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Open Innovation

How to implement “open innovation” in city government

Victor Mulas's picture
City officials are facing increasingly complex challenges. As urbanization rates grow, cities face higher demand for services from a larger and more densely distributed population. On the other hand, rapid changes in the global economy are affecting cities that struggle to adapt to these changes, often resulting in economic depression and population drain.
 
“Open innovation” is the latest buzz word circulating in forums on how to address the increased volume and complexity of challenges for cities and governments in general.
 
But, what is open innovation?
 
Traditionally, public services were designed and implemented by a group of public officials. Open innovation allows us to design these services with multiple actors, including those who stand to benefit from the services, resulting in more targeted and better tailored services, often implemented through partnership with these stakeholders. Open innovation allows cities to be more productive in providing services while addressing increased demand and higher complexity of services to be delivered.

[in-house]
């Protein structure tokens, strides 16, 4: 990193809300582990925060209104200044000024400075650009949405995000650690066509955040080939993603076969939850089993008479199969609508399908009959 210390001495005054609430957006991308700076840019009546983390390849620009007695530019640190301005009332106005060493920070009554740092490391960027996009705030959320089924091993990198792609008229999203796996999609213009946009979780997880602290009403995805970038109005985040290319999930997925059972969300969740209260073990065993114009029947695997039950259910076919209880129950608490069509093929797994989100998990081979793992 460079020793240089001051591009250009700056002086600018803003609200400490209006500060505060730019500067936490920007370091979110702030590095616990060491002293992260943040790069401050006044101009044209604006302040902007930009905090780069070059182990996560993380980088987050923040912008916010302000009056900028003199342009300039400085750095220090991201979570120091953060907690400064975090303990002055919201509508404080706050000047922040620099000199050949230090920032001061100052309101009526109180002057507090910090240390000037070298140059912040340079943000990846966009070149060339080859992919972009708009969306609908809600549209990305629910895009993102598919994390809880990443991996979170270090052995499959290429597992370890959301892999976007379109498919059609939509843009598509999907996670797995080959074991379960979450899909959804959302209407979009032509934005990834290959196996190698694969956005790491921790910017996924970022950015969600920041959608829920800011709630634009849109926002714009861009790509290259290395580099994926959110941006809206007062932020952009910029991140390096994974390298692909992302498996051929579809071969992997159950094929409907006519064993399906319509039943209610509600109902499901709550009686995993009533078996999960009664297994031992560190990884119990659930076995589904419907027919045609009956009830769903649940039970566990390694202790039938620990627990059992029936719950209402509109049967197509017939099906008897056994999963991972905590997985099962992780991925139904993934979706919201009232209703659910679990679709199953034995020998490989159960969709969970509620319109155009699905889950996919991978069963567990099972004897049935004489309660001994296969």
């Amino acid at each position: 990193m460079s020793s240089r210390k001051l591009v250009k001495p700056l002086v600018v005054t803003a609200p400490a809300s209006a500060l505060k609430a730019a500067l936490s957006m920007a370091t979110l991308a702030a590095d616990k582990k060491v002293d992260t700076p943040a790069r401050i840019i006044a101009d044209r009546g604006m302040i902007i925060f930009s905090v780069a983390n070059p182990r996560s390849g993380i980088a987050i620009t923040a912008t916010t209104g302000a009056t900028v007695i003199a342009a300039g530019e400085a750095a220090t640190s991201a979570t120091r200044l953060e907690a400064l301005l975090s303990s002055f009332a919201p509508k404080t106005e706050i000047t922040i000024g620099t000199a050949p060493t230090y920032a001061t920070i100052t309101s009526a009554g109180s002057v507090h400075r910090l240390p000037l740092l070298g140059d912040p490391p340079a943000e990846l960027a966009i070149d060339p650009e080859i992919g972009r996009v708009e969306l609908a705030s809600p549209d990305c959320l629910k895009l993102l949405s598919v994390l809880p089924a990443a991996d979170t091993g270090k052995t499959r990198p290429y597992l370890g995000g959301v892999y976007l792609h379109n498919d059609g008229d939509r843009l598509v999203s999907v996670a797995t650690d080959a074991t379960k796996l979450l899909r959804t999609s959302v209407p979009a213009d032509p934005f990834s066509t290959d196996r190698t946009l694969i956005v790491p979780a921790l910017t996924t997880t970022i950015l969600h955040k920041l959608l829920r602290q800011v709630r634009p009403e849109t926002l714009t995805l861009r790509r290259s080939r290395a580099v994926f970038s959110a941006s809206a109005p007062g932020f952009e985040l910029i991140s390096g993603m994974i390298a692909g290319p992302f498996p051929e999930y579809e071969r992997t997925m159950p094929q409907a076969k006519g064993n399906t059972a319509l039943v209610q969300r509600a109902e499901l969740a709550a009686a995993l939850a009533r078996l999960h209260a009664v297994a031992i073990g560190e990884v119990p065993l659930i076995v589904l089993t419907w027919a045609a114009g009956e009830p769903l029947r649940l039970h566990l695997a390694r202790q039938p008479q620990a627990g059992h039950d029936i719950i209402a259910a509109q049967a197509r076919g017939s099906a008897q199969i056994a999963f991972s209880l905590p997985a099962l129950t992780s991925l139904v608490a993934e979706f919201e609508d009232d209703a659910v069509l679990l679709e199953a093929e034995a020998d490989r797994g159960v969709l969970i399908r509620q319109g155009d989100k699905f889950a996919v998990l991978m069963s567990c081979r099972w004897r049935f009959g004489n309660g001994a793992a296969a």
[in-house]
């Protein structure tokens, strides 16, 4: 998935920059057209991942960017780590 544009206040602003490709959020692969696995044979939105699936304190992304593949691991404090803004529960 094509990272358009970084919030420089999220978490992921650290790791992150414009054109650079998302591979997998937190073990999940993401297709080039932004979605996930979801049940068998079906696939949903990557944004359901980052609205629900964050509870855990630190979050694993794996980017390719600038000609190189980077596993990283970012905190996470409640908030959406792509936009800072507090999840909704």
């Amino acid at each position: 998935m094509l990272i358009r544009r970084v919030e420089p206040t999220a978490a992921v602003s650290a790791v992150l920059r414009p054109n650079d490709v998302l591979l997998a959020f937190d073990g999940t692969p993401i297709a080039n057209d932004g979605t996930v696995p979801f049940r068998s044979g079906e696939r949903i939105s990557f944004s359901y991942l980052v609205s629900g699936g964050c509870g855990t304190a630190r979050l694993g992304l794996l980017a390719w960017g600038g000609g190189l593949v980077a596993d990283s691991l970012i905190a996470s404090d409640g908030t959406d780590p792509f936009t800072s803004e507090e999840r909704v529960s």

New York, Barcelona, Amsterdam and many other cities have been experimenting with this concept, introducing challenges for entrepreneurs to address common problems or inviting stakeholders to co-create new services.   Open innovation has gone from being a “buzzword” to another tool in the city officials’ toolbox.

Building High-Capacity Partnerships: From Contests to a Lifecycle of Open Data Co-Creation

Jeff Kaplan's picture

 This spring the World Bank will partner with the Government of Moldova and a range of stakeholders to organize a competitive Open Innovation Hackathon focused on the reuse of open data in Moldova. This is more than just another apps competition, which generate both enthusiasm and skepticism for their ability to promote innovative and sustainable reuse of open data.